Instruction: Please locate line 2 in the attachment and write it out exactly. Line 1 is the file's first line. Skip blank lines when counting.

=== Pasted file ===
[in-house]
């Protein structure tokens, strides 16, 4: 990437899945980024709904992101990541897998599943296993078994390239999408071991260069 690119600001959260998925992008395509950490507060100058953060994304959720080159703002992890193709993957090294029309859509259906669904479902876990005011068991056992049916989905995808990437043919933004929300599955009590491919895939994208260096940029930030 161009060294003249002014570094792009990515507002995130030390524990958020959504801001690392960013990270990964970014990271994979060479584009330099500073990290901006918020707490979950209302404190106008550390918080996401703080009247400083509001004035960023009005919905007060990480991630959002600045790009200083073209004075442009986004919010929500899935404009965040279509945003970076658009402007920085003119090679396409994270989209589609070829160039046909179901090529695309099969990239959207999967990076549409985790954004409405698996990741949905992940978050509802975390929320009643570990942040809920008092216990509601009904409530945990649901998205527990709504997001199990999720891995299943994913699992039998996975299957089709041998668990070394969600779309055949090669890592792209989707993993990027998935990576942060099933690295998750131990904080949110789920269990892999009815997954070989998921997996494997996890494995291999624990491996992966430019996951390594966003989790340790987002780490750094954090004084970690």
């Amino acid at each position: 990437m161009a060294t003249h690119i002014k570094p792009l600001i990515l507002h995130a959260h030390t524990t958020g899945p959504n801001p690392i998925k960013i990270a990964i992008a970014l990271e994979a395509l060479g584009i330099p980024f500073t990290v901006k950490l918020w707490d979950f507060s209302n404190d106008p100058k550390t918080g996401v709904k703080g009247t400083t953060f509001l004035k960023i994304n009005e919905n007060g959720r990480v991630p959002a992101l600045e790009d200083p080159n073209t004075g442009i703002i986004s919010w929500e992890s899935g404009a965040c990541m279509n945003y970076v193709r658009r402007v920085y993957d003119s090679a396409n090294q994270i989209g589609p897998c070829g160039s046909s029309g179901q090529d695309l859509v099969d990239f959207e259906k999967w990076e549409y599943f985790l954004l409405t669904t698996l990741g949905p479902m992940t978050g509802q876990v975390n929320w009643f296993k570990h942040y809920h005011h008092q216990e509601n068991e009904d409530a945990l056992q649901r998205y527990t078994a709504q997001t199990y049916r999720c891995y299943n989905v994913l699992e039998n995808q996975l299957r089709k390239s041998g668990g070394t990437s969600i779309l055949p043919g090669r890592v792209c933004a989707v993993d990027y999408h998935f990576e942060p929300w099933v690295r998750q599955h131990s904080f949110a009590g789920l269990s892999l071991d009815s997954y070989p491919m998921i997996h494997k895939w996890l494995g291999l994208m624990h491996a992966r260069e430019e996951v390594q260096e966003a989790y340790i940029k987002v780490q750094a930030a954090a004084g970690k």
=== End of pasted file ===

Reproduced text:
């Protein structure tokens, strides 16, 4: 990437899945980024709904992101990541897998599943296993078994390239999408071991260069 690119600001959260998925992008395509950490507060100058953060994304959720080159703002992890193709993957090294029309859509259906669904479902876990005011068991056992049916989905995808990437043919933004929300599955009590491919895939994208260096940029930030 161009060294003249002014570094792009990515507002995130030390524990958020959504801001690392960013990270990964970014990271994979060479584009330099500073990290901006918020707490979950209302404190106008550390918080996401703080009247400083509001004035960023009005919905007060990480991630959002600045790009200083073209004075442009986004919010929500899935404009965040279509945003970076658009402007920085003119090679396409994270989209589609070829160039046909179901090529695309099969990239959207999967990076549409985790954004409405698996990741949905992940978050509802975390929320009643570990942040809920008092216990509601009904409530945990649901998205527990709504997001199990999720891995299943994913699992039998996975299957089709041998668990070394969600779309055949090669890592792209989707993993990027998935990576942060099933690295998750131990904080949110789920269990892999009815997954070989998921997996494997996890494995291999624990491996992966430019996951390594966003989790340790987002780490750094954090004084970690």